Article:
The Scientific World Journal

The Scientific World Journal / 2001 / Article
Special Issue

Optimizing Nitrogen Management in Food and Energy Production and Environmental Protection: 2nd International Nitrogen Conference 2001

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Research Article | Open Access

Volume 1 |Article ID 561025 | https://doi.org/10.1100/tsw.2001.265

J.S. Jonker, R.A. Kohn, "Using Milk Urea Nitrogen to Evaluate Diet Formulation and Environmental Impact on Dairy Farms", The Scientific World Journal, vol. 1, Article ID 561025, 8 pages, 2001. https://doi.org/10.1100/tsw.2001.265

Using Milk Urea Nitrogen to Evaluate Diet Formulation and Environmental Impact on Dairy Farms

Academic Editor: Joe Wisniewski

Abstract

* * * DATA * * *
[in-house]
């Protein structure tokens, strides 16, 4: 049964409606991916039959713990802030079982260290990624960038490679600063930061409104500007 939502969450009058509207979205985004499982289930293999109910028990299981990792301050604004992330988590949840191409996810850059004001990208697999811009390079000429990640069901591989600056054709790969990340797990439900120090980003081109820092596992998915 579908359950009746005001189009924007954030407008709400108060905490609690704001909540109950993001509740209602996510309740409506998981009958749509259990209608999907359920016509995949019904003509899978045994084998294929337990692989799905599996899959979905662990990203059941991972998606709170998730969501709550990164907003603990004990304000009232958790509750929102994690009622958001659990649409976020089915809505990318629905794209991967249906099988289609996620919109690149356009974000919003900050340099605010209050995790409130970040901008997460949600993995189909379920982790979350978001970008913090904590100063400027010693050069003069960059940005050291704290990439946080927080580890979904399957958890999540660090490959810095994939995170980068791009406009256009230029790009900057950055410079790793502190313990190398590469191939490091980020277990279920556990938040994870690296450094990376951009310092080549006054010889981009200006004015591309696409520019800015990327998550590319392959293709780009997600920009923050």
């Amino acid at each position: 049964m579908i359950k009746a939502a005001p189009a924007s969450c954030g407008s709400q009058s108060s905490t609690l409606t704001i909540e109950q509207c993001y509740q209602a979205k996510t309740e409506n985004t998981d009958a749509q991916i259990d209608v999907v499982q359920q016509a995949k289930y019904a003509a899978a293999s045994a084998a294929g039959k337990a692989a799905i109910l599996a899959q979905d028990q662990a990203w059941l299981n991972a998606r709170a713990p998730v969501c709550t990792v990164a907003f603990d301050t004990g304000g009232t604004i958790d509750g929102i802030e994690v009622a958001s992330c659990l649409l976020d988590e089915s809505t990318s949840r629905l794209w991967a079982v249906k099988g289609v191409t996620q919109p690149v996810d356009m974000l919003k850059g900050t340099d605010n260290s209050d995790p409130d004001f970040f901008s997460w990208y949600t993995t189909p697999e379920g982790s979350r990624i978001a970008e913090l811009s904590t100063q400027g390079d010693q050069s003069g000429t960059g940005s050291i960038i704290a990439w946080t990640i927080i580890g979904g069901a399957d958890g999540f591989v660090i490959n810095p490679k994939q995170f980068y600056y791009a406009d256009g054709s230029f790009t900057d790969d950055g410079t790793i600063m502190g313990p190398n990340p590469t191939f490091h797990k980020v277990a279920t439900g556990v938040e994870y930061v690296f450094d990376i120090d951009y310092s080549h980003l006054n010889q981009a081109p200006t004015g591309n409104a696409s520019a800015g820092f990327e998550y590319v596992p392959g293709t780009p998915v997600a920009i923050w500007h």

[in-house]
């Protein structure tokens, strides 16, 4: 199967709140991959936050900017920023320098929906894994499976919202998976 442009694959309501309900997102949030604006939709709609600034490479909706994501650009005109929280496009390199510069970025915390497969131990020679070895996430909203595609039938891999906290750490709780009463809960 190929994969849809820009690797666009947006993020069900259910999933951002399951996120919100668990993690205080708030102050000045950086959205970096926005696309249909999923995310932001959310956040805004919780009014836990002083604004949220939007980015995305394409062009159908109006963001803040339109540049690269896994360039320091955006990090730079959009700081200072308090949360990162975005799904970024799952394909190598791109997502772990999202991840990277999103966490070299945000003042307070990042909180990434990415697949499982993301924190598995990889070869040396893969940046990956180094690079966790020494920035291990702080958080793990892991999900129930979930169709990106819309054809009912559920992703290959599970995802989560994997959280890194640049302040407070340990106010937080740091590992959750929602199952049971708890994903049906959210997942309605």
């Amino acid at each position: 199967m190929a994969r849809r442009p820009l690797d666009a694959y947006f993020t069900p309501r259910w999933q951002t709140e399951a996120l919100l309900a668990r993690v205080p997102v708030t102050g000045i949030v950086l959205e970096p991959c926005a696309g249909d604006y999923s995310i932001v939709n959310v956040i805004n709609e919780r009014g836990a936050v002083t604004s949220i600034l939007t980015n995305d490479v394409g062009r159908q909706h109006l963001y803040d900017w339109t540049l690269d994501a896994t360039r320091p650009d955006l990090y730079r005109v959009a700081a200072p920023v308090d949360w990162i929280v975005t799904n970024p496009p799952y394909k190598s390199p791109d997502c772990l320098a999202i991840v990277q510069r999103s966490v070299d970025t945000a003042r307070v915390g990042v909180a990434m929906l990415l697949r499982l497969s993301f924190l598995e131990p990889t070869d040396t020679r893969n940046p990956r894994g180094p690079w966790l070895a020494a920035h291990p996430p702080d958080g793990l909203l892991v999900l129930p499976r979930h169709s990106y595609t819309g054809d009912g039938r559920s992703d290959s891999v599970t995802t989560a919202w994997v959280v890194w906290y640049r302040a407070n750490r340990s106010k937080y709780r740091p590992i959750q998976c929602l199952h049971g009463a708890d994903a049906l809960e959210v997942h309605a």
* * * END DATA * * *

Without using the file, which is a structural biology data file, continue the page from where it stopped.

Reducing nitrogen (N) excretion by dairy cattle is the most effective means to reduce N losses (runoff, volatilization, and leaching) from dairy farms. The objectives of this review are to examine the use of milk urea nitrogen (MUN) to measure N excretion and utilization efficiency in lactating dairy cows and to examine impacts of overfeeding N to dairy cows in the Chesapeake Bay drainage basin. A mathematical model was developed and evaluated with an independent literature data set to integrate MUN and milk composition to predict urinary and fecal excretion, intake, and utilization efficiency for N in lactating dairy cows. This model was subsequently used to develop target MUN concentrations for lactating dairy cattle fed according to National Research Council (NRC) recommendations. Target values calculated in this manner were 8 to 14 mg/dl for a typical lactation and were most sensitive to change in milk production and crude protein intake. Routine use of MUN to monitor dairy cattle diets was introduced to dairy farms (n = 1156) in the Chesapeake Bay watershed. Participating farmers (n = 454) were provided with the results of their MUN analyses and interpretive information monthly for a period of 6 months. The average MUN across all farms in the study increased in the spring, but the increase was 0.52 mg/dl lower for farmers receiving MUN results compared to those who did not participate in the program. This change indicated that participating farmers reduced N feeding compared to nonparticipants. Average efficiency of feed N utilization (N in milk / N in feed x 100) was 24.5% (SD = 4.5). On average, farmers fed 6.6% more N than recommended by the NRC, resulting in a 16% increase in urinary N and a 2.7% increase in fecal N compared to feeding to requirement. N loading to the Chesapeake Bay from overfeeding protein to lactating dairy cattle was estimated to be 7.6 million kg/year. MUN is a useful tool to measure diet adequacy and environmental impact from dairy farms.


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